I used the gear to produce commercials for local businesses on spec. Though I lost money on the endeavor, those spec commercials landed me a job at a ski resort's TV channel, and my work at the resort gave me enough material to cut a reel, which helped get me interviews at several video production facilities when I moved to New York City in 2012.

I ended up as a postproduction tech and, when that proved creatively unfulfilling, I spent my free time producing comedy sketch videos. One sketch went viral, which got me my first video producer job.

It took five years, but if I hadn't taken a chance and purchased the gear, it's possible I'd still be parking cars.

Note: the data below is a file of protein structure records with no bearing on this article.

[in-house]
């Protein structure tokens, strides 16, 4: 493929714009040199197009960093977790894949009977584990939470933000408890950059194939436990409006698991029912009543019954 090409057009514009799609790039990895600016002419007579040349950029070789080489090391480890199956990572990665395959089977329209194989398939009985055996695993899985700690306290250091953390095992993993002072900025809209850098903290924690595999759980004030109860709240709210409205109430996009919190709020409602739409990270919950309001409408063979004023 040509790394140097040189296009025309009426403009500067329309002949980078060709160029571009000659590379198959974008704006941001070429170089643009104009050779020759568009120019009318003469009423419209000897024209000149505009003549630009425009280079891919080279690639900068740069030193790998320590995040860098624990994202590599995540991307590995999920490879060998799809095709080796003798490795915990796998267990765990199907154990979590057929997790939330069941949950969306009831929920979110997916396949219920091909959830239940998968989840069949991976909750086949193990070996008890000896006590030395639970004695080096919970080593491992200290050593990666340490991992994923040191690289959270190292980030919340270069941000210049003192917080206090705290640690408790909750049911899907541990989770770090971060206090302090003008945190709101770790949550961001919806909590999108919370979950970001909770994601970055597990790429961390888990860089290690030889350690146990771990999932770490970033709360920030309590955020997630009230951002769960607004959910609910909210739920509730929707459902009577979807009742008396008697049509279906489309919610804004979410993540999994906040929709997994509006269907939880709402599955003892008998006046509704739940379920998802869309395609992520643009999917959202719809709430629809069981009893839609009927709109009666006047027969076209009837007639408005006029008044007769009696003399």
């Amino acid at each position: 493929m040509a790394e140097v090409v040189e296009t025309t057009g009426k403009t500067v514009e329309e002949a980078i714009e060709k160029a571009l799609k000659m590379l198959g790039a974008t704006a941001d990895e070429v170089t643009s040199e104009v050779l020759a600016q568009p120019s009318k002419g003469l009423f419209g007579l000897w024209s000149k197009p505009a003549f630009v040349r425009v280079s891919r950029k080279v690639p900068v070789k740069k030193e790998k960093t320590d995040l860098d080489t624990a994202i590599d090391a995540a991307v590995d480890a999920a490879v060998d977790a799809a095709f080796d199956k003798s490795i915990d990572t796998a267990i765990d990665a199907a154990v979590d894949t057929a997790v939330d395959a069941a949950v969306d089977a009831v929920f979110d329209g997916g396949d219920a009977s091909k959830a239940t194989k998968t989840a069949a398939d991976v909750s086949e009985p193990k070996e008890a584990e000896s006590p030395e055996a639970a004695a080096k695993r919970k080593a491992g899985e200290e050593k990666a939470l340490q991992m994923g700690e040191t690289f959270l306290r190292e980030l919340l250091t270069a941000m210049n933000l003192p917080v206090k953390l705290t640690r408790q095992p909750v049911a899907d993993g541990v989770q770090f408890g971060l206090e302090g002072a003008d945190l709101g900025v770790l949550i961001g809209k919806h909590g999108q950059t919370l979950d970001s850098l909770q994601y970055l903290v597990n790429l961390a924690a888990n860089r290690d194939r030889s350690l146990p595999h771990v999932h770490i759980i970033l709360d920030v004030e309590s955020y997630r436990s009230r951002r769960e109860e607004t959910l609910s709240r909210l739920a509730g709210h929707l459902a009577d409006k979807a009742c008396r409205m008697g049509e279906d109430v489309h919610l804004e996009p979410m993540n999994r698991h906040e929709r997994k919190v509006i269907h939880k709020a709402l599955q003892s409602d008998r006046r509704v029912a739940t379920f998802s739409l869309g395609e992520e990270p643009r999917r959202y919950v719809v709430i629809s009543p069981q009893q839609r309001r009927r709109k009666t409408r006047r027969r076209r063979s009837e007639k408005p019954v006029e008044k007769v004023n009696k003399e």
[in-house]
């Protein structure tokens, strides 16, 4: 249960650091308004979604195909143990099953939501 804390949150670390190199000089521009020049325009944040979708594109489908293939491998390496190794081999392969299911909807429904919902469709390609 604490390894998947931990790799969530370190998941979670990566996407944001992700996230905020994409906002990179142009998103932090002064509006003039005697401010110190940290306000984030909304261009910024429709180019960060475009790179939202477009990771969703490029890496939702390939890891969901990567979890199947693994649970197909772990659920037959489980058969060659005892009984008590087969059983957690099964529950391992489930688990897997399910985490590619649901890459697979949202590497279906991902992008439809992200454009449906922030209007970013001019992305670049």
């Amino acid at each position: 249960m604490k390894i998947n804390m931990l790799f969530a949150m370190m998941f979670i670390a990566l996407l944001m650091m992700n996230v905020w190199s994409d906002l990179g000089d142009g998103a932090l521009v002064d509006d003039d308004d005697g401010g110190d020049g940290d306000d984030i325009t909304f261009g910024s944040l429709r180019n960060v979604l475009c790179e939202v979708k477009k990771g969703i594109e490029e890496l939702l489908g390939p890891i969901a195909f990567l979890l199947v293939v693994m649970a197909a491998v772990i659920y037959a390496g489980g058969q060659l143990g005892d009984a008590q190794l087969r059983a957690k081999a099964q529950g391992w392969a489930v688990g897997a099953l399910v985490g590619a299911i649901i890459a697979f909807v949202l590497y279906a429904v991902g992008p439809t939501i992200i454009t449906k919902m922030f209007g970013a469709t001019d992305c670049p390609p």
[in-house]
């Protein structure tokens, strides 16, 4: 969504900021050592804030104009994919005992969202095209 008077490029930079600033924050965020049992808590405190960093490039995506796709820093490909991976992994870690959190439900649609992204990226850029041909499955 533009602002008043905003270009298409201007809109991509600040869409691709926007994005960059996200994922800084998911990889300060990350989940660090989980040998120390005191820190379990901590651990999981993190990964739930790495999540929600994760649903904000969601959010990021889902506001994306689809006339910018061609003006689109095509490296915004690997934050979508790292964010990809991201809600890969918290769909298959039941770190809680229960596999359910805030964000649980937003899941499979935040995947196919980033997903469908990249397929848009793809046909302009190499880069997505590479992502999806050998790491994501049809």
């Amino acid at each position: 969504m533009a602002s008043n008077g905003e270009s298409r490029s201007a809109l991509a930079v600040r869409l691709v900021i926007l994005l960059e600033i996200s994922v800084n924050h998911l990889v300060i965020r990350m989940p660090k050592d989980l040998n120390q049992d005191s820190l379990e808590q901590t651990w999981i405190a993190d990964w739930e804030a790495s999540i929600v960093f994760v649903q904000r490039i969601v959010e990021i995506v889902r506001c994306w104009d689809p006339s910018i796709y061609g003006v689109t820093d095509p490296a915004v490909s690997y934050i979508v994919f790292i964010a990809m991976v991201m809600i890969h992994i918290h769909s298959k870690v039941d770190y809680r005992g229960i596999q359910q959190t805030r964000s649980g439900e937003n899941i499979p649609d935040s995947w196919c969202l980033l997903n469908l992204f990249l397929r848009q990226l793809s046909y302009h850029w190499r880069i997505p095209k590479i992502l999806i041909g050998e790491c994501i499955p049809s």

Self-portrait of the author taking to the woods in 2011.
Stephen Parkhurst

3. Be open to unexpected opportunities

You don't end up working 34 jobs by saying "no" a lot. Many people pass on big opportunities because they don't fit the narrative they've established for themselves. Having a plan and a vision board is great, but be sure you leave yourself room to adapt.

I said "yes" to the job offer at the ski resort, even though it meant taking a pay cut and moving to a rural, mouse-infested cabin with an ornery old alcoholic. I said "yes" to a stranger who asked me to shoot her comedy sketch for free. We ended up collaborating on multiple videos and she connected me to the interview for my first video producer job.

It's scary to say "yes" sometimes, but it can be an extremely effective pathway to success.

It took five years, but if I hadn't taken a chance and purchased the gear, it's possible I'd still be parking cars.

4. Research your safety net options